Appendix H: Network Connectivity Status Indicator and Resulting Internet Communication in Windows 7 and Windows Server 2008 R2

Updated: December 16, 2009

Applies To: Windows 7, Windows Server 2008 R2

In this appendix

Benefits and purposes of the Network Connectivity Status Indicator

Overview: Using NCSI in a managed environment

How NCSI communicates with an Internet site

Controlling communication between NCSI and an Internet site

Procedures for controlling communication between NCSI and an Internet site

Additional references

Windows® 7 and Windows Server® 2008 R2 include a feature called Network Connectivity Status Indicator (NCSI), which is part of a broader feature called Network Awareness. Network Awareness collects network connectivity information and makes it available through an application programming interface (API) to services and applications on a computer running Windows 7 or Windows Server 2008 R2. With this information, services and applications can filter networks (based on attributes and signatures) and choose the networks that are best suited to their tasks. Network Awareness notifies services and applications about changes in the network environment, thus enabling applications to dynamically update network connections.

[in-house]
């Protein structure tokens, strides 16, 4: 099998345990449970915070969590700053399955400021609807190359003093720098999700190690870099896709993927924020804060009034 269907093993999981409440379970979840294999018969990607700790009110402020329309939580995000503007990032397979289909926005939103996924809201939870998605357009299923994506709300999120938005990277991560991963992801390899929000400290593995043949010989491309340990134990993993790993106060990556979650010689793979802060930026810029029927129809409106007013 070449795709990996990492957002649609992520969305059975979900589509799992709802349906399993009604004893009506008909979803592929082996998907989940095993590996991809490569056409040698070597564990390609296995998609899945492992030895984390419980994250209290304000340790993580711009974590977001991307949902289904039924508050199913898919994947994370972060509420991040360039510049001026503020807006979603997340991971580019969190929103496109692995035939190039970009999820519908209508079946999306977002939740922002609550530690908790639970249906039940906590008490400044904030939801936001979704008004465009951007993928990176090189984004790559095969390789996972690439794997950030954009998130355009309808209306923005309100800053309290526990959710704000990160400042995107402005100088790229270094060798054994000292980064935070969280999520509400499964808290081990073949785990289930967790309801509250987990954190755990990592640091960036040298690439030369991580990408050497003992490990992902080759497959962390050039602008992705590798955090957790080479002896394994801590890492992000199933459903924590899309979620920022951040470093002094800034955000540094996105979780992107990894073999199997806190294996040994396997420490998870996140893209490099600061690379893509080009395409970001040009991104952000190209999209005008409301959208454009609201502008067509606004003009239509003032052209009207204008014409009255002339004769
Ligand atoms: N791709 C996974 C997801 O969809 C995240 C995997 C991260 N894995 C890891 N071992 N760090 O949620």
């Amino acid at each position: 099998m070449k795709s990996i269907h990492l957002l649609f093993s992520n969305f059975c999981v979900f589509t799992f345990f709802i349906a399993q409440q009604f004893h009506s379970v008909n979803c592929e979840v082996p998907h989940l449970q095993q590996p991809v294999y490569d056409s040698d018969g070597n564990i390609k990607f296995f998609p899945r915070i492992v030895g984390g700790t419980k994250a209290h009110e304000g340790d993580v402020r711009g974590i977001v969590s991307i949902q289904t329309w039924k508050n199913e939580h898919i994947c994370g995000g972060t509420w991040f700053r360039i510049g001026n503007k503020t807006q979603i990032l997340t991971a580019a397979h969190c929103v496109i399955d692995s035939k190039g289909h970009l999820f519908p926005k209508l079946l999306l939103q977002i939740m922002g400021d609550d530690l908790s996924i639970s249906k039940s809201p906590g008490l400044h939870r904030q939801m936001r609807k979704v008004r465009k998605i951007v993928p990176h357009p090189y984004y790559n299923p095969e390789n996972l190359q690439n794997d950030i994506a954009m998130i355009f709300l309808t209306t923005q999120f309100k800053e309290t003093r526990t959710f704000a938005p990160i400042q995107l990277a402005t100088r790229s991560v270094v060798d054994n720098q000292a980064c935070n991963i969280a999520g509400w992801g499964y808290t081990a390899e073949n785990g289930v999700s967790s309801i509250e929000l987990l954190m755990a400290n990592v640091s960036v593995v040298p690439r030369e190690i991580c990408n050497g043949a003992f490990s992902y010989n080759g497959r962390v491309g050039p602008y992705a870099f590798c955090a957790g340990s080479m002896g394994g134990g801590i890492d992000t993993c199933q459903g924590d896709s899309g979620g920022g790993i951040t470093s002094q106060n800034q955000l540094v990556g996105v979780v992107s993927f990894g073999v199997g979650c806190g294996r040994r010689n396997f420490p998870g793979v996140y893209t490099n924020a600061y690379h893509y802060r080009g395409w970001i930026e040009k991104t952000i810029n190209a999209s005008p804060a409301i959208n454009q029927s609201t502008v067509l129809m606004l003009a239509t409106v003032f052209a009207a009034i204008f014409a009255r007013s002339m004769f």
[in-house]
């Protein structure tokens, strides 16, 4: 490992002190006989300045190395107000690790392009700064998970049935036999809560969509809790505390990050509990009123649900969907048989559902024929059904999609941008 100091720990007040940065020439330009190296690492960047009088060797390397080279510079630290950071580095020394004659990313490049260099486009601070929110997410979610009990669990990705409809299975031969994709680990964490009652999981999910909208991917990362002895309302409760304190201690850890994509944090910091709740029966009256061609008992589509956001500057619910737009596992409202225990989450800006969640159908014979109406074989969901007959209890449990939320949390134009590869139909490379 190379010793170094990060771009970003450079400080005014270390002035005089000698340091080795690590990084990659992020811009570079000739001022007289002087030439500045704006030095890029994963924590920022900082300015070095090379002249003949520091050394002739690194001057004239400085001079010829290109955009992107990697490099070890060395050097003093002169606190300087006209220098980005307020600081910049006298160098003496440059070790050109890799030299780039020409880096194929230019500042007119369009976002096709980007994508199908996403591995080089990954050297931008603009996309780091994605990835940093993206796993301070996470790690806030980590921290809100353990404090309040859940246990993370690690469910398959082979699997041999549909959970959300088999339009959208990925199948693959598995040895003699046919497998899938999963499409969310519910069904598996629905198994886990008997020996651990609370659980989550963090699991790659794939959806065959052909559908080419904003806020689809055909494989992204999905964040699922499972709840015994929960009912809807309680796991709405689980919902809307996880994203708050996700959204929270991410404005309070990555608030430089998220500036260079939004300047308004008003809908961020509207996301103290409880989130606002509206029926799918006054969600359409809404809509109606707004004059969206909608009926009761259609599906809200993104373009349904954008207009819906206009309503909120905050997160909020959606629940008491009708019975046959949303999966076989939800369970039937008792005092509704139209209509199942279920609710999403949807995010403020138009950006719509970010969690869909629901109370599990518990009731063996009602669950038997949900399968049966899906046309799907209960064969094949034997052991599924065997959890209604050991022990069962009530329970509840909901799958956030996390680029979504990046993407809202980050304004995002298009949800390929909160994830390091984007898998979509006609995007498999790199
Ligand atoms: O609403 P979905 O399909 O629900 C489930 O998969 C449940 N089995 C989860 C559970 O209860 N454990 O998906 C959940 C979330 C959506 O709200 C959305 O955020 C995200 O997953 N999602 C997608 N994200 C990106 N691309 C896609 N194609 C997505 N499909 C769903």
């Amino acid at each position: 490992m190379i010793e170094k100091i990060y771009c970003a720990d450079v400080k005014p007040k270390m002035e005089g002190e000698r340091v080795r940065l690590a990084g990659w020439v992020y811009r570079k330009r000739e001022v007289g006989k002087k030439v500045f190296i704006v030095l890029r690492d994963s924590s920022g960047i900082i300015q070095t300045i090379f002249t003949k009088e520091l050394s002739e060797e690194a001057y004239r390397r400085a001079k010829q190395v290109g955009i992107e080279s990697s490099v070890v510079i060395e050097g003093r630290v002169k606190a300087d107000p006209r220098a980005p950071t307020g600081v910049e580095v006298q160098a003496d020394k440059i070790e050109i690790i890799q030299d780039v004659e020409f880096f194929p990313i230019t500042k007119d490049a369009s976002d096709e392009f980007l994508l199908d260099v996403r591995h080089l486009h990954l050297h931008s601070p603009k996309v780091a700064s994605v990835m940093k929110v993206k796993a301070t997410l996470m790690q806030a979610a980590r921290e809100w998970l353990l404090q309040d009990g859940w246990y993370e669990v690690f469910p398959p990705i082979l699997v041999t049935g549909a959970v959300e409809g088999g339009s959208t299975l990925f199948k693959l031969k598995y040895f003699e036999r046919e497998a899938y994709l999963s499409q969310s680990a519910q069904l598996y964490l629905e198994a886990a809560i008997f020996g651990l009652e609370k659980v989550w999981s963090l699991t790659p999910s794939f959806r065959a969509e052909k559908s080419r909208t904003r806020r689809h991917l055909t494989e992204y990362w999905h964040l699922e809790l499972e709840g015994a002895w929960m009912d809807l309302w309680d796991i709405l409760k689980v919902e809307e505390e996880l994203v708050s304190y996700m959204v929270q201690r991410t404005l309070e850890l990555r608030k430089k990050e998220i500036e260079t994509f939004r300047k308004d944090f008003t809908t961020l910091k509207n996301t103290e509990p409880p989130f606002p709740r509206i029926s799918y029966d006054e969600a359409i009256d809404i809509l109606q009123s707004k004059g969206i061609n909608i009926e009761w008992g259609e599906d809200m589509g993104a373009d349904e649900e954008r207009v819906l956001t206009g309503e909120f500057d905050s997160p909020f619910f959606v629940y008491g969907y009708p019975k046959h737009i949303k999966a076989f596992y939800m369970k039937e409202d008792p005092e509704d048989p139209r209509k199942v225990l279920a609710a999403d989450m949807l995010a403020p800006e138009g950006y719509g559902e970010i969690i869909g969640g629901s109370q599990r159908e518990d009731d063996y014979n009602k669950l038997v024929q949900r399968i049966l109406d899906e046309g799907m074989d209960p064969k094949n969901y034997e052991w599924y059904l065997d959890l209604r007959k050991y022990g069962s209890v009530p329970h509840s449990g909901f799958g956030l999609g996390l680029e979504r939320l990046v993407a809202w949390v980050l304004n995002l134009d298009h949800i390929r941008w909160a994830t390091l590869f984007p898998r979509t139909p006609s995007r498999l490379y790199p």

Network Awareness collects network connectivity information such as the Domain Name System (DNS) suffix of the computer and the forest name and gateway address of networks that the computer connects to. When called on by Network Awareness, NCSI can add information about the following capabilities for a given network:

  • Connectivity to an intranet

  • Connectivity to the Internet (possibly including the ability to send a DNS query and obtain the correct resolution of a DNS name)

NCSI is designed to be responsive to network conditions, so it examines the connectivity of a network in a variety of ways. For example, NCSI tests connectivity by trying to connect to, a simple Web site that exists only to support the functionality of NCSI.

In a managed environment, you might choose to use NCSI because of the way it supports services and applications that require network connectivity. However, you can disable NCSI through Group Policy.

The following list describes how NCSI might communicate with a Web site to determine whether a network has Internet connectivity: